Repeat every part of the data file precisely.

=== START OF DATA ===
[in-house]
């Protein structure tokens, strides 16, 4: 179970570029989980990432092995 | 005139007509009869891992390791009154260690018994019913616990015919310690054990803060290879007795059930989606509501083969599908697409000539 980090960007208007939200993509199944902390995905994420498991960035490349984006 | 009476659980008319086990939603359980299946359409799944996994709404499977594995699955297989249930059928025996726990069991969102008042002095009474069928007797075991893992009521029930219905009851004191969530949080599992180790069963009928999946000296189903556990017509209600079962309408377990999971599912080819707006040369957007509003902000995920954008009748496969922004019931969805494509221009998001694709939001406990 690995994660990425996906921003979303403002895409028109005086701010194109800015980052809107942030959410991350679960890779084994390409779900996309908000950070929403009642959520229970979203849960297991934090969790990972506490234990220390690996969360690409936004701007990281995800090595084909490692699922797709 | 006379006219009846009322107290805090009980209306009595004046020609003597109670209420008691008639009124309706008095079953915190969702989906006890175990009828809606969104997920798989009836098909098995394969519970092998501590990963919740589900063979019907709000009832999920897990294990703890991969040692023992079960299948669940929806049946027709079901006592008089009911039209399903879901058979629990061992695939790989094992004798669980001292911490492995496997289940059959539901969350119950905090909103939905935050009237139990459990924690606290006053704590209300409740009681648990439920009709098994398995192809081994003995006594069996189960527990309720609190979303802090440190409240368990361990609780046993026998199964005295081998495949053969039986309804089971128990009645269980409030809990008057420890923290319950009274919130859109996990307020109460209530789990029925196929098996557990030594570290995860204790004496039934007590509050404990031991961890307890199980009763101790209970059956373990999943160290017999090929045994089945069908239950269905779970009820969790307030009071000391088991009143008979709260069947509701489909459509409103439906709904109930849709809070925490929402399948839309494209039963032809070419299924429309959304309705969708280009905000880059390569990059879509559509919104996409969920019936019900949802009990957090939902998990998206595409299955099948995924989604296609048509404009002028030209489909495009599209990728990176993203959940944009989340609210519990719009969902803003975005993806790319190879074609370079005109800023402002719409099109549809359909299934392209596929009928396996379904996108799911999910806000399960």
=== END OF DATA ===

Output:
[in-house]
């Protein structure tokens, strides 16, 4: 179970570029989980990432092995 | 005139007509009869891992390791009154260690018994019913616990015919310690054990803060290879007795059930989606509501083969599908697409000539 980090960007208007939200993509199944902390995905994420498991960035490349984006 | 009476659980008319086990939603359980299946359409799944996994709404499977594995699955297989249930059928025996726990069991969102008042002095009474069928007797075991893992009521029930219905009851004191969530949080599992180790069963009928999946000296189903556990017509209600079962309408377990999971599912080819707006040369957007509003902000995920954008009748496969922004019931969805494509221009998001694709939001406990 690995994660990425996906921003979303403002895409028109005086701010194109800015980052809107942030959410991350679960890779084994390409779900996309908000950070929403009642959520229970979203849960297991934090969790990972506490234990220390690996969360690409936004701007990281995800090595084909490692699922797709 | 006379006219009846009322107290805090009980209306009595004046020609003597109670209420008691008639009124309706008095079953915190969702989906006890175990009828809606969104997920798989009836098909098995394969519970092998501590990963919740589900063979019907709000009832999920897990294990703890991969040692023992079960299948669940929806049946027709079901006592008089009911039209399903879901058979629990061992695939790989094992004798669980001292911490492995496997289940059959539901969350119950905090909103939905935050009237139990459990924690606290006053704590209300409740009681648990439920009709098994398995192809081994003995006594069996189960527990309720609190979303802090440190409240368990361990609780046993026998199964005295081998495949053969039986309804089971128990009645269980409030809990008057420890923290319950009274919130859109996990307020109460209530789990029925196929098996557990030594570290995860204790004496039934007590509050404990031991961890307890199980009763101790209970059956373990999943160290017999090929045994089945069908239950269905779970009820969790307030009071000391088991009143008979709260069947509701489909459509409103439906709904109930849709809070925490929402399948839309494209039963032809070419299924429309959304309705969708280009905000880059390569990059879509559509919104996409969920019936019900949802009990957090939902998990998206595409299955099948995924989604296609048509404009002028030209489909495009599209990728990176993203959940944009989340609210519990719009969902803003975005993806790319190879074609370079005109800023402002719409099109549809359909299934392209596929009928396996379904996108799911999910806000399960």